The Dodge Dart didn't venture far from home during its third month in our care, covering just 574 miles since our last update. The few staffers who drove the car were smitten with the optional touchscreen navigation and audio interface.
"Uconnect is one of the best infotainment systems on the market because it's so quick and easy to navigate," announced associate web editor and gadget freak Ben Timmins. Unlike the much-maligned MyFord Touch, Chrysler's touchscreen responds instantly to commands, and its large icons are easy to find at a glance. We were similarly impressed with the same system in our departed Four Seasons Dodge Charger.
"Reversing is totally drama-free because the backup camera is clear and fills up most of the enormous infotainment screen," says managing editor for digital platforms Jennifer Misaros. In other words, there will be no excuses for anyone who crunches the Dart's sheetmetal.
"Black Sabbath's 'Paranoid' sounds great at full volume," reports road test editor Chris Nelson, who was the first to use the CD player hidden in the car's center console. (The rest of us use iPhones and satellite radio to rock out.) "The radio controls mounted on the back of the steering wheel are far easier to use than front-mounted ones," adds Misaros. "I love that they toggle through individual radio stations, not just presets like on some cars."
Our only gripe is that climate control functions are split between the Uconnect interface and physical buttons below the display. After adjusting the temperature and fan speed with the chunky knobs, choosing which vents the air emerges from "requires clicking the 'climate' tab on the touchscreen," complains associate web editor Donny Nordlicht. "I wish there were a simple 'mode' button on the center stack."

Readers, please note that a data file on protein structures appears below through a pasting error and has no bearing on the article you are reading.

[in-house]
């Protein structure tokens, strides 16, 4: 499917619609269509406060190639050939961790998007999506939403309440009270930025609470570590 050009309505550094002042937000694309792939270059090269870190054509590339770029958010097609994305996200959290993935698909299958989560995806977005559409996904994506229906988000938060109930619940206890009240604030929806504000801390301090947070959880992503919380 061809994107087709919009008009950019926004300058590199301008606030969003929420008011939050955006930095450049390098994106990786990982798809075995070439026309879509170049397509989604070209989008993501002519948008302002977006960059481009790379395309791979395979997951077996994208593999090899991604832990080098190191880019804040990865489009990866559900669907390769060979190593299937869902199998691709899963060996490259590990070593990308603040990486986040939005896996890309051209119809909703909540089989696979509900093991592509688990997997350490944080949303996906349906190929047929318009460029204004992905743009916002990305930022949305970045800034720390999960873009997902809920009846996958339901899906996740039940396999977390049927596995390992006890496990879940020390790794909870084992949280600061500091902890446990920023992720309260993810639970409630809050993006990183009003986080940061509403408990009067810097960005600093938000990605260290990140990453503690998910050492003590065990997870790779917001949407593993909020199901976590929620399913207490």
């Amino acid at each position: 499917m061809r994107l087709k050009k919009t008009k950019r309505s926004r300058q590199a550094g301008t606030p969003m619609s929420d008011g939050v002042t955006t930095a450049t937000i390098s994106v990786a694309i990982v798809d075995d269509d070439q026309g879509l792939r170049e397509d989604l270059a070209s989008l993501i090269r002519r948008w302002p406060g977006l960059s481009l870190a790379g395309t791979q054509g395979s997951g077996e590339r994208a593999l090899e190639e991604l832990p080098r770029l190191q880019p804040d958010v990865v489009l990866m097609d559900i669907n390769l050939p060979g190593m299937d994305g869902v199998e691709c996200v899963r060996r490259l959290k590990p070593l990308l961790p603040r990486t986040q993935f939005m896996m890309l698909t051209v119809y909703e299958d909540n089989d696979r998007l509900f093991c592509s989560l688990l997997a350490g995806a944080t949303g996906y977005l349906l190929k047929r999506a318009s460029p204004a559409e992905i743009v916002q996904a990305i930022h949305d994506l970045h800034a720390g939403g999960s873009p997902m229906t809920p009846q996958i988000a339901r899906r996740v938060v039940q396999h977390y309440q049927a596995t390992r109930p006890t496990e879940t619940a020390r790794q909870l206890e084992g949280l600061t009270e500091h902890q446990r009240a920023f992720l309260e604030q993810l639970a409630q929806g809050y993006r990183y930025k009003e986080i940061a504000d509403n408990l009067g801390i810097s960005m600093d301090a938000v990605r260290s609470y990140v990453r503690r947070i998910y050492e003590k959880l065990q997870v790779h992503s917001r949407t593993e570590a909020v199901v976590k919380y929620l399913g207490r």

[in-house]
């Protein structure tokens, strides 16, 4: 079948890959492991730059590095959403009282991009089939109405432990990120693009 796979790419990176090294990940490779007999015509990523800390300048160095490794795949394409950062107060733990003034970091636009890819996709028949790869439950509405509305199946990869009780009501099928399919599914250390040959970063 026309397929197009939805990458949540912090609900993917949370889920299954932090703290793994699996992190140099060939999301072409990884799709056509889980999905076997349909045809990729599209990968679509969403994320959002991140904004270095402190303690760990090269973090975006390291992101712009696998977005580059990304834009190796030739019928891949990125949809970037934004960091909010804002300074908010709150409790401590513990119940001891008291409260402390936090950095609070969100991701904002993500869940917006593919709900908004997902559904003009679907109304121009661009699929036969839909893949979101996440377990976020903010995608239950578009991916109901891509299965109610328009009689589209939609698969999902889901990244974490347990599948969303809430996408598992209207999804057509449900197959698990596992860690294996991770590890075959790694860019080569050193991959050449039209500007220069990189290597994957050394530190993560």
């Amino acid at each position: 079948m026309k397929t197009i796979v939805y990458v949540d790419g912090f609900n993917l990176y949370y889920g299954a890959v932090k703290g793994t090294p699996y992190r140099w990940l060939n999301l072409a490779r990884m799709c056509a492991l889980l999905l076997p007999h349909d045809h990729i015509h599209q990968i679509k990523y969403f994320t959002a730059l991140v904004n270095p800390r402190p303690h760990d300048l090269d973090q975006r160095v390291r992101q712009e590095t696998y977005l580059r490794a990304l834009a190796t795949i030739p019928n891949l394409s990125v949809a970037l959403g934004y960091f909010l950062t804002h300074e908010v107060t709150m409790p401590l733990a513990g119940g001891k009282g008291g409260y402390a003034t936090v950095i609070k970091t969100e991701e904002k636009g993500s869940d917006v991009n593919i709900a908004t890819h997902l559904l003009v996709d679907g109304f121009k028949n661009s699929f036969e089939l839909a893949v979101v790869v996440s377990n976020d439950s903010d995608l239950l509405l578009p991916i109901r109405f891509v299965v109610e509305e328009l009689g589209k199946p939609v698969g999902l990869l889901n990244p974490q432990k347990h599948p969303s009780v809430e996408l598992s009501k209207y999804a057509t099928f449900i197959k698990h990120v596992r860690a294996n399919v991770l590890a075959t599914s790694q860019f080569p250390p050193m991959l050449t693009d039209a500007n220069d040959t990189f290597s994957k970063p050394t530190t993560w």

With three months of driving completed, we have enough logbook data to see whether the Dart matches its lofty fuel-economy promises. The 1.4-liter turbo engine and dual-clutch transmission are supposed to return 27 mpg in the city and 37 mpg on the highway, according to the EPA. So why have we averaged just 25.4 mpg thus far?
Much of the blame goes to enthusiastic driving styles -- "I love, love, love the raspy exhaust note," admits Nelson -- and staffers who cruise above the posted speed limit. Still, we expected better results from a small car designed to be a fuel-economy leader. That the turbo engine drinks premium fuel makes each fill-up even more costly.
As is the case with most cars, the Dart's on-board trip computer is somewhat optimistic when it comes to fuel consumption. Nordlicht was overjoyed when the computer reported 28.8 mpg on one journey, but careful scrutiny of the logbook reveals he actually averaged 26.4 mpg. Our mileage may vary indeed.
Next month we'll get a chance to see how the Dodge Dart fares on a long road trip when we take it to New Jersey. Let's hope a long stint on the highway will increase our middling fuel economy numbers.